To be honest, Emily Laing doesn’t sound much like a young Lisa Bowerman (to my ear, she sounds more like Ayesha Antoine as Ruth – who appears in the next volume). Nevertheless, Ever After Happy is an entertaining escapade, which tips its hat to the Doctor Who universe in a number of pleasing ways (including a quick impersonation of Sylvester McCoy from Bowerman) without ever directly deploying the “D” word.



Good fact: Jason Kane is still in love with Bernice Summerfield! Additional fact: he’s going to use their Time Rings to prove it! Bad fact: the year is 2164, or thereabouts, and the Grel have invaded the Earth…!

I’m even happier with the story that comes after Ever After Happy, which toys more mischievously with Doctor Who mythology. Written by Jacqueline Rayner (who has been contributing to the Bernice Summerfield audio range since its very beginning), The Grel Invasion of Earth is an ingenious pastiche of The Dalek Invasion of Earth, with the comically inept data pirates the Grel in lieu of the Daleks and Bournemouth standing in for London.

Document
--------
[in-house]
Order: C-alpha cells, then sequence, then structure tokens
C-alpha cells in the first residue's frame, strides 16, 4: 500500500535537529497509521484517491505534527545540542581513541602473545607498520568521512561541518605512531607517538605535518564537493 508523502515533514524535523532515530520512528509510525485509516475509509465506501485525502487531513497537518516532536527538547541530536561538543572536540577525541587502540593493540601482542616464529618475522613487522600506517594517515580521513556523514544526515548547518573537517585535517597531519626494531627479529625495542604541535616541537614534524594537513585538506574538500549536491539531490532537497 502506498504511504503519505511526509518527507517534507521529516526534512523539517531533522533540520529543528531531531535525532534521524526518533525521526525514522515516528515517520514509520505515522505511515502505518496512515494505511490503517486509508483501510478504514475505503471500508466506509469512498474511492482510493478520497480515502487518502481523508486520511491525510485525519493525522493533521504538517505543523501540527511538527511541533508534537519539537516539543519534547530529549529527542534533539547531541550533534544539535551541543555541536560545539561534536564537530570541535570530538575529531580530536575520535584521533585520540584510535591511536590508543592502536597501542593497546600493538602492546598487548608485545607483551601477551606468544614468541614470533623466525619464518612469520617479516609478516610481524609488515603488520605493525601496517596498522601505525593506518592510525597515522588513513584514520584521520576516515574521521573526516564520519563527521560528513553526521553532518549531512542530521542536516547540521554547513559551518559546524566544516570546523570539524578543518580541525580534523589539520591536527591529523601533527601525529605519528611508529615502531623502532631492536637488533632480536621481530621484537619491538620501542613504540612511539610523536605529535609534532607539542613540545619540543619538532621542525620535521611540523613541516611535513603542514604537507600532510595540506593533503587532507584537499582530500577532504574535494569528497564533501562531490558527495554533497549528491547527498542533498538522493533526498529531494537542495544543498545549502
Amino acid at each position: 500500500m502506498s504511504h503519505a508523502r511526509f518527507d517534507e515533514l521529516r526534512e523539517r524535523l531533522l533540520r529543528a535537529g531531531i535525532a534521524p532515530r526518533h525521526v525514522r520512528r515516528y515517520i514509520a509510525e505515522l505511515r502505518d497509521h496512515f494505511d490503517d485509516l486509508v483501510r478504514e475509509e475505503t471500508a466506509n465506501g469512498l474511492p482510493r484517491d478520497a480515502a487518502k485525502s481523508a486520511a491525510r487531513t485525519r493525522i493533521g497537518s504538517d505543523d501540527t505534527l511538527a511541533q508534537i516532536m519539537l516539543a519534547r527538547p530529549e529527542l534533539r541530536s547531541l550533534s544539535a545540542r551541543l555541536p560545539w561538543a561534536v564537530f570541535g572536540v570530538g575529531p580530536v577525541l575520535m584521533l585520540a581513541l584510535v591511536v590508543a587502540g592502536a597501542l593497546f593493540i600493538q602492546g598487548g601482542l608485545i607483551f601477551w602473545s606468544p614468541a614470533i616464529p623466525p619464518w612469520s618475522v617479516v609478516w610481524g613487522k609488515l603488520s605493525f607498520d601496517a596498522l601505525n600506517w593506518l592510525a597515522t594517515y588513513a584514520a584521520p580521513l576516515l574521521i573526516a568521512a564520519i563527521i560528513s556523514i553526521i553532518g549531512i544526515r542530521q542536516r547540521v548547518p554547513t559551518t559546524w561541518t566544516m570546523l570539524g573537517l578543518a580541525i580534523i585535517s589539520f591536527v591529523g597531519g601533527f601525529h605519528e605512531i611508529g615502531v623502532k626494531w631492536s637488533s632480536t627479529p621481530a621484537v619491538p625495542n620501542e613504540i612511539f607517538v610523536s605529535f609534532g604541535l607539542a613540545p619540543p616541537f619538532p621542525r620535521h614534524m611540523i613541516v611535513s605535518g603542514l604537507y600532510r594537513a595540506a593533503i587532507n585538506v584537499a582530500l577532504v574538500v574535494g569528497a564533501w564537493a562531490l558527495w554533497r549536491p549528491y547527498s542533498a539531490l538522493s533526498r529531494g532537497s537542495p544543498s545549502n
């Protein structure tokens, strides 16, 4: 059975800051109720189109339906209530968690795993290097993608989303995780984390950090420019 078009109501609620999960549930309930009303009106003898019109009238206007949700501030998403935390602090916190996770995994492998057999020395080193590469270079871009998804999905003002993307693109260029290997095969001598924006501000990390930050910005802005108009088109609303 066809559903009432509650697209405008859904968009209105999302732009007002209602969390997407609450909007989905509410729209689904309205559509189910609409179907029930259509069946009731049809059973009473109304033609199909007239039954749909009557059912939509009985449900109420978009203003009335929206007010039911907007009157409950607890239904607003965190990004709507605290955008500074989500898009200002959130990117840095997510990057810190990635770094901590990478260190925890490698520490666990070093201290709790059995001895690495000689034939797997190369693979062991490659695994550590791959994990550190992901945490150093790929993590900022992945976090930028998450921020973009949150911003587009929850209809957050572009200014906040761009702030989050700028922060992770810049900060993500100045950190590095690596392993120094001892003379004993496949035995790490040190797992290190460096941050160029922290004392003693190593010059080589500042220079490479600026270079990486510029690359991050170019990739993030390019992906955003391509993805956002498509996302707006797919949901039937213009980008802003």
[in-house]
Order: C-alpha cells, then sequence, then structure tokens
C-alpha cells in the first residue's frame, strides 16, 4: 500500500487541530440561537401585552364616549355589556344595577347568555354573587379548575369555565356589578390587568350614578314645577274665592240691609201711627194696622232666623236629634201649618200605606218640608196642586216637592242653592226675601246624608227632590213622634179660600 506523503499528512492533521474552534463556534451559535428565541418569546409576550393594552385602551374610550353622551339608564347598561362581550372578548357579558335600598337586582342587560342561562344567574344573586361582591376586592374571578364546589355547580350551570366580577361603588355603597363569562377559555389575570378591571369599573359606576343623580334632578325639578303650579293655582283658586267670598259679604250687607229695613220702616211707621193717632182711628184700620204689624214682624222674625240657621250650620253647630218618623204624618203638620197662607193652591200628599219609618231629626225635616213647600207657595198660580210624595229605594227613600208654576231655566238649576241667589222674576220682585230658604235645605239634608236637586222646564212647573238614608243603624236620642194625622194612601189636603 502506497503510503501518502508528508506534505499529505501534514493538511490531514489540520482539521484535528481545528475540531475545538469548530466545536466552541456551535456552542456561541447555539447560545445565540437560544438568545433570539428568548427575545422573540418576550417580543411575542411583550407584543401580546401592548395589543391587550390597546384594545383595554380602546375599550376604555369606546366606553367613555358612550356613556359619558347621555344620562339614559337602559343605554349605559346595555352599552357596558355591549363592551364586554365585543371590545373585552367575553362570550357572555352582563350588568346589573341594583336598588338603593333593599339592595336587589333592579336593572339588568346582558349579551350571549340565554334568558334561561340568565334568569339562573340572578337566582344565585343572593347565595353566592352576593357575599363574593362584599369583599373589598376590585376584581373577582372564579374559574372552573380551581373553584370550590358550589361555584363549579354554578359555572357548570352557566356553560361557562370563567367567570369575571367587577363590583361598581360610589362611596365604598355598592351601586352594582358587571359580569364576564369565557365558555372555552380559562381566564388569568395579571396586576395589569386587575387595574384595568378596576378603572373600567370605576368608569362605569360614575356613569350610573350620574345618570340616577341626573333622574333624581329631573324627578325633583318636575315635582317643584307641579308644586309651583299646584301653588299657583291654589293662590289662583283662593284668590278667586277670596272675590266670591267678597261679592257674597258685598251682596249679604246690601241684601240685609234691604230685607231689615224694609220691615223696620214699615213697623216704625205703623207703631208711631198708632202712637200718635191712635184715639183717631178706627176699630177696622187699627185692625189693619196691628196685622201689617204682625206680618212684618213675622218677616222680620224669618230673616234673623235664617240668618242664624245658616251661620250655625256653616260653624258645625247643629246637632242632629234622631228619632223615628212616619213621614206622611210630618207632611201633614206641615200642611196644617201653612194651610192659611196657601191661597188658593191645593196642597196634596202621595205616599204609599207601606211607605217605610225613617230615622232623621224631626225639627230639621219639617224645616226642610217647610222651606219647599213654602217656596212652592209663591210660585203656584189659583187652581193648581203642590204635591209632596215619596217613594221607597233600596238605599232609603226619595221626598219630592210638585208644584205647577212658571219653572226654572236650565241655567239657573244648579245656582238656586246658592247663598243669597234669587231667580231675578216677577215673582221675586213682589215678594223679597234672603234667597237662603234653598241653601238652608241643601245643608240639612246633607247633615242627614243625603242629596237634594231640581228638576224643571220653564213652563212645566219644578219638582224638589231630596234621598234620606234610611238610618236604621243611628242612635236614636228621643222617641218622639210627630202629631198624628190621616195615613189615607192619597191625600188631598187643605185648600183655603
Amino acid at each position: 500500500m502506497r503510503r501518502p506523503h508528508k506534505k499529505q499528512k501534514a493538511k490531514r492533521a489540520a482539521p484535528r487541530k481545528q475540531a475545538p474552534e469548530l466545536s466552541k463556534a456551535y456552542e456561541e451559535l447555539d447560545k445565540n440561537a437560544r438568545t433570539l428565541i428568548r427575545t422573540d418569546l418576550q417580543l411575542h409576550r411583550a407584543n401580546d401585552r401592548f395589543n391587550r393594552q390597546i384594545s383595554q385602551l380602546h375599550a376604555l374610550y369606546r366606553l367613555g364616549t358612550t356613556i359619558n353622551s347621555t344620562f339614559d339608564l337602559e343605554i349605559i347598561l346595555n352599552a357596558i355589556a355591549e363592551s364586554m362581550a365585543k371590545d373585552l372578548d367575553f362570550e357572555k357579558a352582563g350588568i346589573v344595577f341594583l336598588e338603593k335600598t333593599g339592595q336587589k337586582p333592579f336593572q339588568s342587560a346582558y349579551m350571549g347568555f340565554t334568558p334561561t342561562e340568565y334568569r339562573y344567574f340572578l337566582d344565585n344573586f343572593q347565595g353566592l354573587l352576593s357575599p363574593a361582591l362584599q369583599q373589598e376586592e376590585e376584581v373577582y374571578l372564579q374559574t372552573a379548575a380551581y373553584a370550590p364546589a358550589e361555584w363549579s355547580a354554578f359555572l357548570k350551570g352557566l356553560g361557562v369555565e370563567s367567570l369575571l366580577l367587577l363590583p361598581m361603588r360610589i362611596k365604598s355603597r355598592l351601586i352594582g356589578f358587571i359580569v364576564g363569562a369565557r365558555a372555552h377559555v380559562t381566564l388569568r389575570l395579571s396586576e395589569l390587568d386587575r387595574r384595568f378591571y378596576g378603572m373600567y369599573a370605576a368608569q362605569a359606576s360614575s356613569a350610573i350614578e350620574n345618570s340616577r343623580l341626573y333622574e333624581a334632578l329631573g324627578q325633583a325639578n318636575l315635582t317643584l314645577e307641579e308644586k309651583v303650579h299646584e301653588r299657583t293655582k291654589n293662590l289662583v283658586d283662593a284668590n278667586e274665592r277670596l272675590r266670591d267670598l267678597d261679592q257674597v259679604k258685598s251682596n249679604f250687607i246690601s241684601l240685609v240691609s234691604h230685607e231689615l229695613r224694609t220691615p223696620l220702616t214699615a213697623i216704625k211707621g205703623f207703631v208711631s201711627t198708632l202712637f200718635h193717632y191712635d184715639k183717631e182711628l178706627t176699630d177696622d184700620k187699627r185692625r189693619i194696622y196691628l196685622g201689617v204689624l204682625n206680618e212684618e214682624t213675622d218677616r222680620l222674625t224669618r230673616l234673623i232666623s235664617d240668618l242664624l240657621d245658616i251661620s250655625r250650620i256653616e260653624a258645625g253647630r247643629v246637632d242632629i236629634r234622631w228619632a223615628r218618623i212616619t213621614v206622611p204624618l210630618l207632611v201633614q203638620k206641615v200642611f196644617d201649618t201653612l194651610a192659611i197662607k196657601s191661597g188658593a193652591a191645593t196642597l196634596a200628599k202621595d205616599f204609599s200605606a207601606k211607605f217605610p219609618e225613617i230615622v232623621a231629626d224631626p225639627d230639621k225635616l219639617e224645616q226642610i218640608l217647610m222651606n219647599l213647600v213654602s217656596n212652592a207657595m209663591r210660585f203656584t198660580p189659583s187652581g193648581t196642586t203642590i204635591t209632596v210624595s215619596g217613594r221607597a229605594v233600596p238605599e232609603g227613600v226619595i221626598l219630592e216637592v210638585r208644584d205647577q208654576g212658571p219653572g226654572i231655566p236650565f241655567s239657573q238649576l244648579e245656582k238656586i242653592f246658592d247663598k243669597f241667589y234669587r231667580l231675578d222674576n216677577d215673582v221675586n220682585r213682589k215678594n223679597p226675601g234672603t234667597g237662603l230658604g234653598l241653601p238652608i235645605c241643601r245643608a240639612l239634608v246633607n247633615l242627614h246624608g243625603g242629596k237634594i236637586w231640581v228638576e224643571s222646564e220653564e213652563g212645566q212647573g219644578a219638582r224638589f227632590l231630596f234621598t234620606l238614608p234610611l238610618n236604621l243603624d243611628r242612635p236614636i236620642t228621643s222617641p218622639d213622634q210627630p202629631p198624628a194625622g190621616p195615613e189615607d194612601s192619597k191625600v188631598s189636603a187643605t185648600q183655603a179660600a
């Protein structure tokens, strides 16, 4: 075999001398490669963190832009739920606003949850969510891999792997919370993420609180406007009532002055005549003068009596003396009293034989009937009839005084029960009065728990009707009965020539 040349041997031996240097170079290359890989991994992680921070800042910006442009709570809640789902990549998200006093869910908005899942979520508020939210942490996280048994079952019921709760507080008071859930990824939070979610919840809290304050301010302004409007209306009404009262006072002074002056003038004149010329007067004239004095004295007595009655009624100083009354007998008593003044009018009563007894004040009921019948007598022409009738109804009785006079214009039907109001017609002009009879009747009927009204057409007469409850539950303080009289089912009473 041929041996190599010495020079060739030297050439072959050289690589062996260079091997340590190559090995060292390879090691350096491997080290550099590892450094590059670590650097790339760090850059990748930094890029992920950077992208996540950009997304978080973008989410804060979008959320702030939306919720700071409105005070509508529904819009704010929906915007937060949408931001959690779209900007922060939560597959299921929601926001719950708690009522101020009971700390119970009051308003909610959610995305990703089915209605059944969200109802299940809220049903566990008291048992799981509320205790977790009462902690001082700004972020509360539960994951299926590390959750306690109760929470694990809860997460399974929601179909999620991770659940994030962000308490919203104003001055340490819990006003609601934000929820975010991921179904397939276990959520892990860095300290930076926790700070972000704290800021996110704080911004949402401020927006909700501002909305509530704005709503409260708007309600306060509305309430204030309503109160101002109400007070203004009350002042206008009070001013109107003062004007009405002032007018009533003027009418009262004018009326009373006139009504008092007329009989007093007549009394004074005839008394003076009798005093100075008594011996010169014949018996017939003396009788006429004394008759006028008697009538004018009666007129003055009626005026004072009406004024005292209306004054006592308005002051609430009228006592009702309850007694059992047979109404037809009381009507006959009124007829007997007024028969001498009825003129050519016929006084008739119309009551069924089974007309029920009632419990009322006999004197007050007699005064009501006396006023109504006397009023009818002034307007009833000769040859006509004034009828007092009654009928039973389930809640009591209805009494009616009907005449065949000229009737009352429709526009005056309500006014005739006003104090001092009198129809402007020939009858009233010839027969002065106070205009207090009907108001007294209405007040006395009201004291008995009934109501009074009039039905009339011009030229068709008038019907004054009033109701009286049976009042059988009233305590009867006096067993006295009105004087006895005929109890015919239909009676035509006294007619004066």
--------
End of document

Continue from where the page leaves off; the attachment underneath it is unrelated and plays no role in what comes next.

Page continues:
In the space of just one hour, Rayner manages to reference all the major plot elements of that sprawling six-part serial, including the dying Roboman at the start, a twisted ankle, a wheelchair, an untested bomb, an enormous mine and even a poignant shutting out of the hero’s (or in this case heroine’s) companion at the end. True, the time machine doesn’t get buried under debris like the TARDIS did in Dalek Invasion, because the travellers arrive by Time Ring, but this easily allows for the insertion of another Terry Nation trope: the loss of the Time Ring / Teleport Bracelet! However, the most amusing spin on Nation’s 1964 serial is the pub-quiz-style challenge that takes the place of the intelligence test in the second episode – you may well find yourself playing along to this game of “Good Fact or Bad Fact”!

At this point you might be thinking, “Now, hang on! Rayner’s already done a Bernice Summerfield Dalek spoof in the form of The Grel Escape, and that was based on a later Dalek serial, so she’s doing them in the wrong order.” Well, the beauty of The Grel Invasion of Earth is that it is set before The Grel Escape. Benny is residing on the planet Dellah (her home during her initial post-TARDIS adventures) before she is whisked away through time and space by her ex-husband Jason Kane (a welcome return by former regular Stephen Fewell – it’s hard to believe he was written out more than a decade ago).